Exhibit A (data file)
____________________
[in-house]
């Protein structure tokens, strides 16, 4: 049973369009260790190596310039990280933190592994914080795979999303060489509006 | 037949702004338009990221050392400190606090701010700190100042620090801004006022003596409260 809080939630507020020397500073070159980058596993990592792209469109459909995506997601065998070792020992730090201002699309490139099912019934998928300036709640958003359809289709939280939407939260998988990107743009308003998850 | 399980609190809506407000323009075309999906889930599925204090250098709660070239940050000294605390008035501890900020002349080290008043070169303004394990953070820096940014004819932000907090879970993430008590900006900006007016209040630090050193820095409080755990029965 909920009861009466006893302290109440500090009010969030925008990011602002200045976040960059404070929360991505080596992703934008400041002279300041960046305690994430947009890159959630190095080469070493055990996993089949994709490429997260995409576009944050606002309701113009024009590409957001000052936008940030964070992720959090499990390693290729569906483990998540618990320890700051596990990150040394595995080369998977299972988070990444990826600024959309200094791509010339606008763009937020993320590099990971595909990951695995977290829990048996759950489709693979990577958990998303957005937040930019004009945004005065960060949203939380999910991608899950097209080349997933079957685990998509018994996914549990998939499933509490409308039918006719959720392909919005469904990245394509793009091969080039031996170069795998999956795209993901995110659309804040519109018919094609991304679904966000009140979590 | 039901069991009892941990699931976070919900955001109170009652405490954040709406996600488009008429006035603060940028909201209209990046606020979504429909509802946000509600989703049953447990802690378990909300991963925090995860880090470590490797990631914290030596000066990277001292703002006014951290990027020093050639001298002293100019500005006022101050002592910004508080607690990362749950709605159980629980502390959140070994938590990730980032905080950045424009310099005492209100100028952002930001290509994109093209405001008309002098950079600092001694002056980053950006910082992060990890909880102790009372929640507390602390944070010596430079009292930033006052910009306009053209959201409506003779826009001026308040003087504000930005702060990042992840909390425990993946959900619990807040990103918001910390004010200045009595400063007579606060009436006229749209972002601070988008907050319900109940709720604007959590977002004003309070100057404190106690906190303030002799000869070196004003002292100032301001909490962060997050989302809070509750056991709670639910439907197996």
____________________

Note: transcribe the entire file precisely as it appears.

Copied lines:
[in-house]
């Protein structure tokens, strides 16, 4: 049973369009260790190596310039990280933190592994914080795979999303060489509006 | 037949702004338009990221050392400190606090701010700190100042620090801004006022003596409260 809080939630507020020397500073070159980058596993990592792209469109459909995506997601065998070792020992730090201002699309490139099912019934998928300036709640958003359809289709939280939407939260998988990107743009308003998850 | 399980609190809506407000323009075309999906889930599925204090250098709660070239940050000294605390008035501890900020002349080290008043070169303004394990953070820096940014004819932000907090879970993430008590900006900006007016209040630090050193820095409080755990029965 909920009861009466006893302290109440500090009010969030925008990011602002200045976040960059404070929360991505080596992703934008400041002279300041960046305690994430947009890159959630190095080469070493055990996993089949994709490429997260995409576009944050606002309701113009024009590409957001000052936008940030964070992720959090499990390693290729569906483990998540618990320890700051596990990150040394595995080369998977299972988070990444990826600024959309200094791509010339606008763009937020993320590099990971595909990951695995977290829990048996759950489709693979990577958990998303957005937040930019004009945004005065960060949203939380999910991608899950097209080349997933079957685990998509018994996914549990998939499933509490409308039918006719959720392909919005469904990245394509793009091969080039031996170069795998999956795209993901995110659309804040519109018919094609991304679904966000009140979590 | 039901069991009892941990699931976070919900955001109170009652405490954040709406996600488009008429006035603060940028909201209209990046606020979504429909509802946000509600989703049953447990802690378990909300991963925090995860880090470590490797990631914290030596000066990277001292703002006014951290990027020093050639001298002293100019500005006022101050002592910004508080607690990362749950709605159980629980502390959140070994938590990730980032905080950045424009310099005492209100100028952002930001290509994109093209405001008309002098950079600092001694002056980053950006910082992060990890909880102790009372929640507390602390944070010596430079009292930033006052910009306009053209959201409506003779826009001026308040003087504000930005702060990042992840909390425990993946959900619990807040990103918001910390004010200045009595400063007579606060009436006229749209972002601070988008907050319900109940709720604007959590977002004003309070100057404190106690906190303030002799000869070196004003002292100032301001909490962060997050989302809070509750056991709670639910439907197996």